It is a simple thought experiment. Would you rather invest in South Korea, “a world leader in electronics, telecommunications, automobile production, and shipbuilding,” or in North Korea, where “corruption is endemic at every level of the state and economy”? The obvious choice is South Korea. Making the choice to favor the free countries of the world over their more repressed counterparts is freedom investing.

For over a decade, we’ve been advocating freedom investing, the idea that investing in countries rated high in economic freedom should produce better returns than investing in countries with more controlled or repressed economies.

Every year the Heritage Foundation evaluates all the world’s countries using their Index of Economic Freedom, where a high score correlates to nearly every positive measure of a country. We use this ranking and efficient frontier analysis to craft our Foreign Stock investment strategy that we call “Freedom Investing.”

Some investors have a strong bias towards investing in their home country, but the same benefits that arise from other portfolio diversification are there for global diversification.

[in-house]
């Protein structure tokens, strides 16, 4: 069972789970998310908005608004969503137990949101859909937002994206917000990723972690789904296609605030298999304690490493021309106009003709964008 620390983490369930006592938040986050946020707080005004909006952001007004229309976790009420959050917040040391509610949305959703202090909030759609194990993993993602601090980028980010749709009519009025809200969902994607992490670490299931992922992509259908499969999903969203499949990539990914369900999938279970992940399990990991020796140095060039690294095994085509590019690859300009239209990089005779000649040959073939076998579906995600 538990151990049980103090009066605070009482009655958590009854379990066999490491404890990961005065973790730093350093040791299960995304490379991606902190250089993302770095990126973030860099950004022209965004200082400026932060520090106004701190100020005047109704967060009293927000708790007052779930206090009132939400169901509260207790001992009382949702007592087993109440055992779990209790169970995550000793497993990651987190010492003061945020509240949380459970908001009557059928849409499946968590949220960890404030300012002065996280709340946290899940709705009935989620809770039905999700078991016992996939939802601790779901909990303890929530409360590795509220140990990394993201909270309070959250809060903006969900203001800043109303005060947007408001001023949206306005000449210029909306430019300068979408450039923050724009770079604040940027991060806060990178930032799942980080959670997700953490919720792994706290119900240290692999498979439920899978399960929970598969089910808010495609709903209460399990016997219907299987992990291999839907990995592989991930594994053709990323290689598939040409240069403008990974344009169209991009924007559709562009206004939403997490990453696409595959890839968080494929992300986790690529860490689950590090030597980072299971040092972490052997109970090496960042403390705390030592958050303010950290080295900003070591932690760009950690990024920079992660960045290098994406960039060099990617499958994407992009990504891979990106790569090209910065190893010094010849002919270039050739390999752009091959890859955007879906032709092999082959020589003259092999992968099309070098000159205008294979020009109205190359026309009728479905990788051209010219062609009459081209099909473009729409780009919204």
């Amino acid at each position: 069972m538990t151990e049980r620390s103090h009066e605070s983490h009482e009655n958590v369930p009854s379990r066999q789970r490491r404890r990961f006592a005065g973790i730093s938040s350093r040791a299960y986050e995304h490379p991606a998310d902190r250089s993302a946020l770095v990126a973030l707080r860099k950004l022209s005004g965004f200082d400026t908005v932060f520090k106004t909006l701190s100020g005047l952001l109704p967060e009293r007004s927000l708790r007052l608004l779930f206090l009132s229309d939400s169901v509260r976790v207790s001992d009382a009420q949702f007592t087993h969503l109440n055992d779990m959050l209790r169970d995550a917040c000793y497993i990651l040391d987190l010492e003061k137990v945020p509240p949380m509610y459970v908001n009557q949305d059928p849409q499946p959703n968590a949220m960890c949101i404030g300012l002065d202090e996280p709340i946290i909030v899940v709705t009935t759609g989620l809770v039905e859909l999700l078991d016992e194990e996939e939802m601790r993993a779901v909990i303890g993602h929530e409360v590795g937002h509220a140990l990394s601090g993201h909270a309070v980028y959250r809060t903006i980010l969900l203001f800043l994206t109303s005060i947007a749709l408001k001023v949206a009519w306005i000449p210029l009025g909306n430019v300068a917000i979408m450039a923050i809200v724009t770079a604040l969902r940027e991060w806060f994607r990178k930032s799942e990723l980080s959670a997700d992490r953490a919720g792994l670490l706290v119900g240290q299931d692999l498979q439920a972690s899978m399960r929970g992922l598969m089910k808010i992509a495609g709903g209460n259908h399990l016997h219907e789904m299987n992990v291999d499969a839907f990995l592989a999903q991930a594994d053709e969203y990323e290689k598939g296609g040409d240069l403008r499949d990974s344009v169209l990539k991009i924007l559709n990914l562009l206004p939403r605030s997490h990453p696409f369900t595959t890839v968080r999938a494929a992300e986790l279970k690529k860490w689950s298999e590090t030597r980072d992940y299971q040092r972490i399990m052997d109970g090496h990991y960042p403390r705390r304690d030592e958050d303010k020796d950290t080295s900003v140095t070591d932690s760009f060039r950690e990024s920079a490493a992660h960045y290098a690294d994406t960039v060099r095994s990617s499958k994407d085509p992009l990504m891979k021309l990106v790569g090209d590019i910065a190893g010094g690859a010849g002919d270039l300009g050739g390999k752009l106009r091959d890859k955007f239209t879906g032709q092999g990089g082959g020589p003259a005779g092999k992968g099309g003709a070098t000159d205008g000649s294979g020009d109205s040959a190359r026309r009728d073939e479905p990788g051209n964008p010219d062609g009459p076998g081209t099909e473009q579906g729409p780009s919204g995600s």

Here in America, that means many investors have a strong bias towards investing in only the United States. Although indiscriminate foreign investing may under perform the United States, diversification among the other free countries provides a more consistent return than investing only in the United States.

Historical returns seem to favor the countries in Heritage’s free category.


Risk-Return Analysis of Freedom Investing
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In this article, I am reviewing the quantitative measurements and performance metrics of Freedom Investing to see how its risk and return compare to the EAFE Index, its benchmark.

A 25-Year Review of Freedom Investing
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These findings together demonstrate how Economic Freedom seems to have been a valid factor for higher expected returns than investing in the EAFE Index alone.

What Is The Correlation Of Freedom Investing?
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Should we have a “Free Countries Asset Class” or a “Foreign Stock Asset Class?”

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